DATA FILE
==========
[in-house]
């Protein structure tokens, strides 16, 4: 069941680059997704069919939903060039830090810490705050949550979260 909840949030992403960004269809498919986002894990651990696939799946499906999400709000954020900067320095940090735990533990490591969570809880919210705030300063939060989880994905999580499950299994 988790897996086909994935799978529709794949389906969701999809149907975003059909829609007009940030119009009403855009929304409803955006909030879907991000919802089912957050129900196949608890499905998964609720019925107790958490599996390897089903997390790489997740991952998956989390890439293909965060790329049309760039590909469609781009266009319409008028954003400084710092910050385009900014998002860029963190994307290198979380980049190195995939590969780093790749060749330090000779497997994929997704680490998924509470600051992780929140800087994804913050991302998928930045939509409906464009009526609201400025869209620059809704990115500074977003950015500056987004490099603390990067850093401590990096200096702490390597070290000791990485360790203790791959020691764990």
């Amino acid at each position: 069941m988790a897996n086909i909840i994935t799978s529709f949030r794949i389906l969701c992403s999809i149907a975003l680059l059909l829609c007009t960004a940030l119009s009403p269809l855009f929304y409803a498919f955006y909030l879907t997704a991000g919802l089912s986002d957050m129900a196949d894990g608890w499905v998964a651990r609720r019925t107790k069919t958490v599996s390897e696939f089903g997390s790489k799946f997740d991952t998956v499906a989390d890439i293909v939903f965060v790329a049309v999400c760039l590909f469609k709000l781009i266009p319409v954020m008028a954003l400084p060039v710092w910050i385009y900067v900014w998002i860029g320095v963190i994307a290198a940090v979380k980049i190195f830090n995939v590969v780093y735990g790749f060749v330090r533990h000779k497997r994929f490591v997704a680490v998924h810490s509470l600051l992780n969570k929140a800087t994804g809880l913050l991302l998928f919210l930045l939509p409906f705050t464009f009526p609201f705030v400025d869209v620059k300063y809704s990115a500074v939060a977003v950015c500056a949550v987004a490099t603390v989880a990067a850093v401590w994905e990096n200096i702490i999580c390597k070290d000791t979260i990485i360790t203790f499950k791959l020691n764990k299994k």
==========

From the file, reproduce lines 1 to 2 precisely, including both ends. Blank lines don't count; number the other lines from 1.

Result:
[in-house]
């Protein structure tokens, strides 16, 4: 069941680059997704069919939903060039830090810490705050949550979260 909840949030992403960004269809498919986002894990651990696939799946499906999400709000954020900067320095940090735990533990490591969570809880919210705030300063939060989880994905999580499950299994 988790897996086909994935799978529709794949389906969701999809149907975003059909829609007009940030119009009403855009929304409803955006909030879907991000919802089912957050129900196949608890499905998964609720019925107790958490599996390897089903997390790489997740991952998956989390890439293909965060790329049309760039590909469609781009266009319409008028954003400084710092910050385009900014998002860029963190994307290198979380980049190195995939590969780093790749060749330090000779497997994929997704680490998924509470600051992780929140800087994804913050991302998928930045939509409906464009009526609201400025869209620059809704990115500074977003950015500056987004490099603390990067850093401590990096200096702490390597070290000791990485360790203790791959020691764990």